If you're having trouble feeling this movement in your glutes, try a glute-focused squat machine like ours. A glute focused squat machine will train your body and muscles to do the squat movement correctly for more consistent results.  Not to mention hold proper squat form.

Step-Ups

The motion of stepping up targets your quads, hamstrings, and glutes. Step-ups will tone and shape your lower body reducing the appearance of lower body bulges.

  1. Stand in front of a bench, step, or sturdy elevated platform.
  2. Place one foot on top of the step, ensuring your entire foot is firmly planted on the surface.
  3. Push through your heel and lift your body onto the step, bringing your other foot up to meet it.
  4. Step back down with the same foot you started with, then repeat the exercise with your other foot leading.

Side Lunges

Side lunges tone and strengthen your adductors and your glutes. Your adductors keep you stable and balanced when you step to the side, and working them helps to minimize the appearance of stubborn outer hip and thigh fat.

  1. Stand with your feet hip-width apart.
  2. Step your right foot out to the side.
  3. Lower yourself into a lunge by bending your right knee and keeping your left leg straight. 
  4. Return to the starting position.
  5. Repeat on the left side. 

Hip Dip on Side Plank

Lowering and lifting your hips during hip dips on side planks engage your glutes, hips, thighs, and obliques. By targeting and strengthening these muscles, hip dips on side plank tone and shape the area where saddlebags tend to appear.

  1. Begin in a side plank position, with your feet stacked on top of each other and your elbow or hand supporting your upper body.
  2. Lower your hips down towards the ground.
  3. Lift them towards the ceiling, squeezing your oblique muscles at the movement's top.
  4. Switch sides and repeat the exercise on your other side.

You can get rid of saddlebags, once you know the cause.  It could be you’re at an age where you’re more prone, your genetics, and lifestyle habits like sitting for long periods of time.  Now that you know the causes, you can take control and finally get rid of saddlebags once and for all.

How The Amount You Sleep Affects How You Lose Weight

How The Amount You Sleep Affects How You Lose Weight

Both the amount of sleep and the quality of sleep affect your ability to lose weight. Not getting enough shares or even getting too much sleep can sabotage your BMI (body mass index) and make you 25-35% less likely to lose weight (source).

The optimal sleep time per night for weight loss is 7-8 hours (source), but not all sleep is created equal. Better, more restorative sleep comes from more time spent in deep sleep stages (source) and higher quality sleep can increase your likelihood of weight loss by 33% (source).  And one of the major causes is how sleep impacts your body’s hormones.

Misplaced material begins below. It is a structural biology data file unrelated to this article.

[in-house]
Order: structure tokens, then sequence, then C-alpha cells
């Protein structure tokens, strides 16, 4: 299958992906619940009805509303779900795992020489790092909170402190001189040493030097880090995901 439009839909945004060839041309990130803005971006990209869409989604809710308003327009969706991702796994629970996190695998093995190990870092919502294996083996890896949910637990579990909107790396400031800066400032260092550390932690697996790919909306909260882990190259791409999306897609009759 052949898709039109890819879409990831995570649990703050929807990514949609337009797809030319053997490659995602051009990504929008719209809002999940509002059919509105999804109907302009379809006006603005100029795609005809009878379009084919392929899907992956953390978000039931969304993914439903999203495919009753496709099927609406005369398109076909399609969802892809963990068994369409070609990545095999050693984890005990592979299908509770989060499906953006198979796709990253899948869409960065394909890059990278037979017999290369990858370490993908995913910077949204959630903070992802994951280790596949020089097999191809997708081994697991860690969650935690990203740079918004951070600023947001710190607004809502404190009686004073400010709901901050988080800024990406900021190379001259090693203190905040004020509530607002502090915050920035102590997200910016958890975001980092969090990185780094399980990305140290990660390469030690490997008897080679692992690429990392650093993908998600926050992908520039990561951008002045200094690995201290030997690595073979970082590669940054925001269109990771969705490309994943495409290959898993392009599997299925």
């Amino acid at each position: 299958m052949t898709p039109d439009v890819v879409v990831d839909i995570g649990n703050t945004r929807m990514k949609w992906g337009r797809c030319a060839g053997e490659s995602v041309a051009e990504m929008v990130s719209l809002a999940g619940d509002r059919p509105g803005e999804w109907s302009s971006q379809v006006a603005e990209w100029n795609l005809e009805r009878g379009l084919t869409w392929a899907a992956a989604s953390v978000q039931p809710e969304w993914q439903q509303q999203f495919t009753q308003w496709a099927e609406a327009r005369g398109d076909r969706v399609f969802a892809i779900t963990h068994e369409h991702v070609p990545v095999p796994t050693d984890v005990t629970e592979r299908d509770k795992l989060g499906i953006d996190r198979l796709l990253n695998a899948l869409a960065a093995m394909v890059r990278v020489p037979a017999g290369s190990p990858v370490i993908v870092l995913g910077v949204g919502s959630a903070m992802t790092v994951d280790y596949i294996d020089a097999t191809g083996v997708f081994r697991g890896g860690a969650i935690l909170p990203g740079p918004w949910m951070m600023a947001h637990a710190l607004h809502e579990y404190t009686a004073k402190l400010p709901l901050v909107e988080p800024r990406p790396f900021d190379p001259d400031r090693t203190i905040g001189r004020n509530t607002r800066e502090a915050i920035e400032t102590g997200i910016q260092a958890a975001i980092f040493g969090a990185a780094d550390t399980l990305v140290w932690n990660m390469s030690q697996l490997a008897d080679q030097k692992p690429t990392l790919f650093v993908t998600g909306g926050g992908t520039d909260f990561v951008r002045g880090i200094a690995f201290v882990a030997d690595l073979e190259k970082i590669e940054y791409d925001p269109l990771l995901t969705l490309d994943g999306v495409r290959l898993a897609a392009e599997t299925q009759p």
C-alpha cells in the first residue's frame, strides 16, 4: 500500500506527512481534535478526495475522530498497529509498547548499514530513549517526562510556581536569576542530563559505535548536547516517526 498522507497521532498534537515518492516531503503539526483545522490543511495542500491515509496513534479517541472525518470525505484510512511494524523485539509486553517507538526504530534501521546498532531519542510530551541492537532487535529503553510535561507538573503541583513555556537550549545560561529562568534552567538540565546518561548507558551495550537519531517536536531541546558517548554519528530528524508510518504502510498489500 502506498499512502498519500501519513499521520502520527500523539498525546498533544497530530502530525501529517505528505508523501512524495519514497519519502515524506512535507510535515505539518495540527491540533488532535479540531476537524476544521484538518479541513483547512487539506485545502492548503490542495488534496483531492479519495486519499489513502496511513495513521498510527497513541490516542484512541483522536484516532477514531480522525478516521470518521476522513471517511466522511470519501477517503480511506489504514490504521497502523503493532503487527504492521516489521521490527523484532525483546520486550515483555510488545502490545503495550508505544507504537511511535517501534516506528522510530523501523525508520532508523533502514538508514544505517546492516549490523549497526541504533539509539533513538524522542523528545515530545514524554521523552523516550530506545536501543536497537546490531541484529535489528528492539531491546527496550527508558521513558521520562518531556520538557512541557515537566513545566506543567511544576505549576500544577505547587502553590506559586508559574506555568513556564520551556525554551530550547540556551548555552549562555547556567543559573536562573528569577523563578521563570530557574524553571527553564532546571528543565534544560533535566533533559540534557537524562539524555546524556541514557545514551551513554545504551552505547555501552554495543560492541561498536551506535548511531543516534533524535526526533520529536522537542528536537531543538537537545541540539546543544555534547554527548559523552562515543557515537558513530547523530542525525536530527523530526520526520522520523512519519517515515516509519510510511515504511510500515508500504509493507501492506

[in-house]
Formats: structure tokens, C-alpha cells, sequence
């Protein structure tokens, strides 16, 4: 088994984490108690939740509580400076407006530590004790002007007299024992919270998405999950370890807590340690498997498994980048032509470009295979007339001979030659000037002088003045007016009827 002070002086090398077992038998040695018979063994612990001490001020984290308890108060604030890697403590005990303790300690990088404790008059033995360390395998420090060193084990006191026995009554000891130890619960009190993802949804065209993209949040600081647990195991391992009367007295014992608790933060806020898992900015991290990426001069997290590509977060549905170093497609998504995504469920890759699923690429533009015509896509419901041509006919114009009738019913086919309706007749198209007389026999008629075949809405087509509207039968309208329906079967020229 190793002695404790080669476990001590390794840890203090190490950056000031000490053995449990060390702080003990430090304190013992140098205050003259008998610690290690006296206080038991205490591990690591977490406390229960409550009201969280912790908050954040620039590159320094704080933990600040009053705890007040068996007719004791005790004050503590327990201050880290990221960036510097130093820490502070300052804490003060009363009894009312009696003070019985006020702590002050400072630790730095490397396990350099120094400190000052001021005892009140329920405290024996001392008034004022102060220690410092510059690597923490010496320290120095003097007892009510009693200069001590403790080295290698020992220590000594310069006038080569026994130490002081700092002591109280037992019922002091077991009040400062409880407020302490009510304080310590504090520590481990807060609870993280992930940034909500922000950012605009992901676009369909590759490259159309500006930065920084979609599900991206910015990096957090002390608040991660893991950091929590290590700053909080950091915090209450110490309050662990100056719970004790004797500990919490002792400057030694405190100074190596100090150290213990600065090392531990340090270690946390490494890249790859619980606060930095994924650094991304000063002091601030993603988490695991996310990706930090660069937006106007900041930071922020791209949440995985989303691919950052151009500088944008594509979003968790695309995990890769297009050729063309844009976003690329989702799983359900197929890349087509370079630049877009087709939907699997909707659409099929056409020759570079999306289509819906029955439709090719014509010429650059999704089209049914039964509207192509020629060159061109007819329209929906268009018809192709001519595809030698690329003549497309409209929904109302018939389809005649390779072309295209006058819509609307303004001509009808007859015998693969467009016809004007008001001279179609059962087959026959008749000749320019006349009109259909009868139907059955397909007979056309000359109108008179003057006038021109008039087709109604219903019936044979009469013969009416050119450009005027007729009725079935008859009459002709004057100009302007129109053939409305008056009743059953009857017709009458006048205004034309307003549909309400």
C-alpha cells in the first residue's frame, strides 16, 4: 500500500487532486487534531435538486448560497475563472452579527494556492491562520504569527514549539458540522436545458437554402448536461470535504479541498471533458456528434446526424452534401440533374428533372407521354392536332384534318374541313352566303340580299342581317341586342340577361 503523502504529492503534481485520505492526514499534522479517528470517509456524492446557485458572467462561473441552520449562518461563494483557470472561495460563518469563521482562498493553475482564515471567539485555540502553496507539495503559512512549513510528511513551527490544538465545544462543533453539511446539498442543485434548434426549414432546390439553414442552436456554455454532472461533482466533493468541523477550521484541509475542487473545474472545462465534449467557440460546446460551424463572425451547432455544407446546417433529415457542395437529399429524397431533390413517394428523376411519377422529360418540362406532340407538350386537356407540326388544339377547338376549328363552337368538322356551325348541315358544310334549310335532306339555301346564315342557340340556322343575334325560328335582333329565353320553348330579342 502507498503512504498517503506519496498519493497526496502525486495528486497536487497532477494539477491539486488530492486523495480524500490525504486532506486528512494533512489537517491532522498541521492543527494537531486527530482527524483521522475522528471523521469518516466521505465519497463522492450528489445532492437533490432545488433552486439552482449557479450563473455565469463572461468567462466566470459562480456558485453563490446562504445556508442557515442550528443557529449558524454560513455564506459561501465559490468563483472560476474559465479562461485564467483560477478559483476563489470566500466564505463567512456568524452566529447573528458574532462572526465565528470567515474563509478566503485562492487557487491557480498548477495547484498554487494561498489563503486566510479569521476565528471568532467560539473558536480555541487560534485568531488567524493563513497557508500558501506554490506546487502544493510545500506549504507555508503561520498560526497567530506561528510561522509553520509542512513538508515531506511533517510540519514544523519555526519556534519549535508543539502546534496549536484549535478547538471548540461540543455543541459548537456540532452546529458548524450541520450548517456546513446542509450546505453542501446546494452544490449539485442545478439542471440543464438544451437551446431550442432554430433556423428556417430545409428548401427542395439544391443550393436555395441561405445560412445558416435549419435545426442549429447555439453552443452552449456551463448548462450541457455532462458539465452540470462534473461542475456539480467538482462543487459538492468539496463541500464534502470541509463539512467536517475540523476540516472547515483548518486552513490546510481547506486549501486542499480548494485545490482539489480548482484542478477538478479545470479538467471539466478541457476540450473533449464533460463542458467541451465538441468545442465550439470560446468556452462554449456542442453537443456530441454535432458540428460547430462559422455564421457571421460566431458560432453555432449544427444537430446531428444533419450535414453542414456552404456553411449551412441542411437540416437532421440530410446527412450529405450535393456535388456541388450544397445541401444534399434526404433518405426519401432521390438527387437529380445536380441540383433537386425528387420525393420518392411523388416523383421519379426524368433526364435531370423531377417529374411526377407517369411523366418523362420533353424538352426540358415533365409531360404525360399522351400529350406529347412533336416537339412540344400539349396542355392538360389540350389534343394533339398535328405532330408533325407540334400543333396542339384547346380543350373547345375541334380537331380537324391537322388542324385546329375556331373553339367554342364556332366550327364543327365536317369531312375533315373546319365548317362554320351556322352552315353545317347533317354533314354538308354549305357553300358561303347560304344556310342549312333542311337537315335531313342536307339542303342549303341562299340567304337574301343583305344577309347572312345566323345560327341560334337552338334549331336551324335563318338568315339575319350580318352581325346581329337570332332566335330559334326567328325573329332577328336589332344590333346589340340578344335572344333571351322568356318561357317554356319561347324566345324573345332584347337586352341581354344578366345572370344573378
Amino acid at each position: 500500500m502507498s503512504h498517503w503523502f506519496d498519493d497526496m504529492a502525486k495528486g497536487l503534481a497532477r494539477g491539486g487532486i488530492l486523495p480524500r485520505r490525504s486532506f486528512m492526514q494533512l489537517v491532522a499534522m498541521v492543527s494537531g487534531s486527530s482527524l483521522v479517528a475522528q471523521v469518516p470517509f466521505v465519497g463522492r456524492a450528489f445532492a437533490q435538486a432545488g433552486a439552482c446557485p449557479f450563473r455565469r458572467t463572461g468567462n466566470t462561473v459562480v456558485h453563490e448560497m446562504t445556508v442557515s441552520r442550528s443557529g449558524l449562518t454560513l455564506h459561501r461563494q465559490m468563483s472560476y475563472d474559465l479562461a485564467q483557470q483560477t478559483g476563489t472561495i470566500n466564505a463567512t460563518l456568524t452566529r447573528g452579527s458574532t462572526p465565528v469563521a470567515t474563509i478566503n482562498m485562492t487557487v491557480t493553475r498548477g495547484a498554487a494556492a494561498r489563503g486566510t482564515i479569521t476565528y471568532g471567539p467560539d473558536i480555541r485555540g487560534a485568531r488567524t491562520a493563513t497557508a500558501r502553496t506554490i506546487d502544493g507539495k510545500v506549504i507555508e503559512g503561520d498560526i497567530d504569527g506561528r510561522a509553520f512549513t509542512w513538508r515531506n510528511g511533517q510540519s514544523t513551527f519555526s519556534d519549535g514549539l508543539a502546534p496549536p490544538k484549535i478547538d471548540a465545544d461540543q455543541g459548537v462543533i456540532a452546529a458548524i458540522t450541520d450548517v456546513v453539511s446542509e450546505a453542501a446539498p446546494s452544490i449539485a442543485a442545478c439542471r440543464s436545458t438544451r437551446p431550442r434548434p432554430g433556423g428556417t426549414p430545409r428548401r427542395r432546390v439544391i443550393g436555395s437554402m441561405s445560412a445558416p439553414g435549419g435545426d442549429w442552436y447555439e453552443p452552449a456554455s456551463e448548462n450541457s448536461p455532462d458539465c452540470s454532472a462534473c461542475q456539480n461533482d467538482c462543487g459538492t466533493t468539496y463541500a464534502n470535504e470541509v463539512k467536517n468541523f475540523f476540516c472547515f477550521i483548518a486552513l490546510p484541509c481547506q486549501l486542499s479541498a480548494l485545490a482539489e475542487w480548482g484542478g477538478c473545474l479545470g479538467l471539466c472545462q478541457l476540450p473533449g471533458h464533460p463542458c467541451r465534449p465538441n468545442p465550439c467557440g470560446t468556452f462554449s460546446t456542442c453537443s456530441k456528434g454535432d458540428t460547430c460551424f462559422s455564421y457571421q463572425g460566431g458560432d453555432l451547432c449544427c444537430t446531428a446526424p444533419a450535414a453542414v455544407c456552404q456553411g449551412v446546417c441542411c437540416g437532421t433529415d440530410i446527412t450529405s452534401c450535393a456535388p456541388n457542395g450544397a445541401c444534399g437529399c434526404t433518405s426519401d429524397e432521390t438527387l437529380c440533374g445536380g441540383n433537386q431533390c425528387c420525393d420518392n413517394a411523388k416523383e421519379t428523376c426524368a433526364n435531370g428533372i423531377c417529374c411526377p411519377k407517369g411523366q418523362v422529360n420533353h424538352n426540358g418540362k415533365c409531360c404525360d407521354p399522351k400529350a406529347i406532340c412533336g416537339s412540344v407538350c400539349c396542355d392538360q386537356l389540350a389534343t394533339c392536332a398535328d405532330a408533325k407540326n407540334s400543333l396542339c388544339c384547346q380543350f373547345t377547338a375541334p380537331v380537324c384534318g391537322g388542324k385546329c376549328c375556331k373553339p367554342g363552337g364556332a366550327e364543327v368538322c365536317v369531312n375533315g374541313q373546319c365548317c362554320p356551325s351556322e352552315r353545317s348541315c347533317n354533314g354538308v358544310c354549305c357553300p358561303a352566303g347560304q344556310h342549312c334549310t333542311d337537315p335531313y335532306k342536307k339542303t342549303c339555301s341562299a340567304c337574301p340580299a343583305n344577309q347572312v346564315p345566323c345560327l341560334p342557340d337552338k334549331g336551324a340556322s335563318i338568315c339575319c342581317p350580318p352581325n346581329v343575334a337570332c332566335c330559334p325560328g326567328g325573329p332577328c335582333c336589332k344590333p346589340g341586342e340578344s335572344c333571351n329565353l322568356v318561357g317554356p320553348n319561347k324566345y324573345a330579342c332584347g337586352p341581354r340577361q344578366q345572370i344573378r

Sleep’s impact on hormone production for weight loss

When you don’t get enough sleep your body produces more of the hormone called gherlin and less of the one called leptin. Gherlin makes you hungry, leptin makes you feel full (source).

By not getting proper sleep, you’re actually putting your body into a chemically altered state that makes it harder to lose weight. That’s because your body is fooling you into eating more calories. On average, people eat 200–500 more calories per day when they don’t get enough sleep (source). That’s up to 25% more based on a 2,000 calorie diet.  But you don’t want to overdo it either, too much sleep can also have a negative effect on weight loss, we share that fun fact in the bottom.

And don’t fall for those nutrition store “leptin” supplements. They don’t actually contain any leptin (source). Instead, they typically have caffeine to suppress appetite.  This is very similar to what you’ll see as a main ingredient in sports drinks and weight loss supplements.  And if you’re over caffeinated because you’re taking the supplements at the incorrect times, you may have even more difficulty getting to sleep and staying there (source).

Quality sleep leads to quality weight loss

Sleep is not the only factor involved in weight loss. Other elements like exercise and diet also play a crucial role. But sleep directly impacts both of these.

Better rest means more motivation to work out and more energy during workouts (source). So better sleep leads to better exercise that burns more calories and helps you lose more weight. But the circle of life doesn’t stop there.

Exercise, especially afternoon exercise, helps you get more deep sleep, which improves overall sleep quality (source). In turn, higher quality sleep leads to better diet choices.

When you get good sleep, it’s easier to choose fruits, vegetables, and other foods high in fiber (which combine with the proper gherlin/leptin levels in your body to help prevent overeating) (source). Poor sleep, on the other hand, can hurt your nutrition by causing you to eat more saturated fats and sugars (source).

Best of all, this combination of sleep, exercise, and diet come together to help your body lose the right kind of weight while you sleep, i.e. fat. When you reduce your daily calories to lose weight AND get proper sleep, you’re more likely to lose weight by burning fat deposits vs fat-free body mass (e.g. your muscles) (source).

A major reason for this is increased cortisol levels caused by lack of good sleep (source). Cortisol is the stress hormone that kicks your body’s prehistoric survival instincts into high gear, causing it to conserve fat deposits and sacrifice muscle.

Pound for pound, muscle burns nearly 3 times the calories that fatty tissue does (source), so getting good sleep and keeping cortisol levels low helps you keep that lean body mass that incinerates more calories throughout the day, which leads to more successful weight loss.

Now that you understand the connection between how much sleep you need and weight loss you can plan for proper resting regimens. Just don’t snooze that alarm too much because too much sleep will hinder your weight loss efforts too (source).